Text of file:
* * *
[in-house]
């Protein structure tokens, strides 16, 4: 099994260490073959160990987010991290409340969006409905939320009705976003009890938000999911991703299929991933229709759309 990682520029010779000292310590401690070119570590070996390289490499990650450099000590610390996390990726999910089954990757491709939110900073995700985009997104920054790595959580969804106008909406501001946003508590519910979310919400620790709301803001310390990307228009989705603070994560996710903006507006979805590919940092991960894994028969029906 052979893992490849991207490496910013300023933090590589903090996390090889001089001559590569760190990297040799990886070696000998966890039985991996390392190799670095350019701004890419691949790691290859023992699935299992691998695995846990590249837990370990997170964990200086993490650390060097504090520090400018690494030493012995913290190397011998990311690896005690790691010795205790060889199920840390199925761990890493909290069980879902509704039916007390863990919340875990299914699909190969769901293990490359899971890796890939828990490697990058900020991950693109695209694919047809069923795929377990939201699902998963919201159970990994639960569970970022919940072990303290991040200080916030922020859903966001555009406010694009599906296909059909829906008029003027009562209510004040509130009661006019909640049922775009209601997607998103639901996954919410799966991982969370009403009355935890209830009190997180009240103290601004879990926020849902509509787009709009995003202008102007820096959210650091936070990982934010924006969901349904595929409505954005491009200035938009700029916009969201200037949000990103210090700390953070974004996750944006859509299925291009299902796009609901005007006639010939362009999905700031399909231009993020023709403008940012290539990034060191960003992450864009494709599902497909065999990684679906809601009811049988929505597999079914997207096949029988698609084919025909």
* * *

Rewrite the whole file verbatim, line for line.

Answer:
[in-house]
């Protein structure tokens, strides 16, 4: 099994260490073959160990987010991290409340969006409905939320009705976003009890938000999911991703299929991933229709759309 990682520029010779000292310590401690070119570590070996390289490499990650450099000590610390996390990726999910089954990757491709939110900073995700985009997104920054790595959580969804106008909406501001946003508590519910979310919400620790709301803001310390990307228009989705603070994560996710903006507006979805590919940092991960894994028969029906 052979893992490849991207490496910013300023933090590589903090996390090889001089001559590569760190990297040799990886070696000998966890039985991996390392190799670095350019701004890419691949790691290859023992699935299992691998695995846990590249837990370990997170964990200086993490650390060097504090520090400018690494030493012995913290190397011998990311690896005690790691010795205790060889199920840390199925761990890493909290069980879902509704039916007390863990919340875990299914699909190969769901293990490359899971890796890939828990490697990058900020991950693109695209694919047809069923795929377990939201699902998963919201159970990994639960569970970022919940072990303290991040200080916030922020859903966001555009406010694009599906296909059909829906008029003027009562209510004040509130009661006019909640049922775009209601997607998103639901996954919410799966991982969370009403009355935890209830009190997180009240103290601004879990926020849902509509787009709009995003202008102007820096959210650091936070990982934010924006969901349904595929409505954005491009200035938009700029916009969201200037949000990103210090700390953070974004996750944006859509299925291009299902796009609901005007006639010939362009999905700031399909231009993020023709403008940012290539990034060191960003992450864009494709599902497909065999990684679906809601009811049988929505597999079914997207096949029988698609084919025909």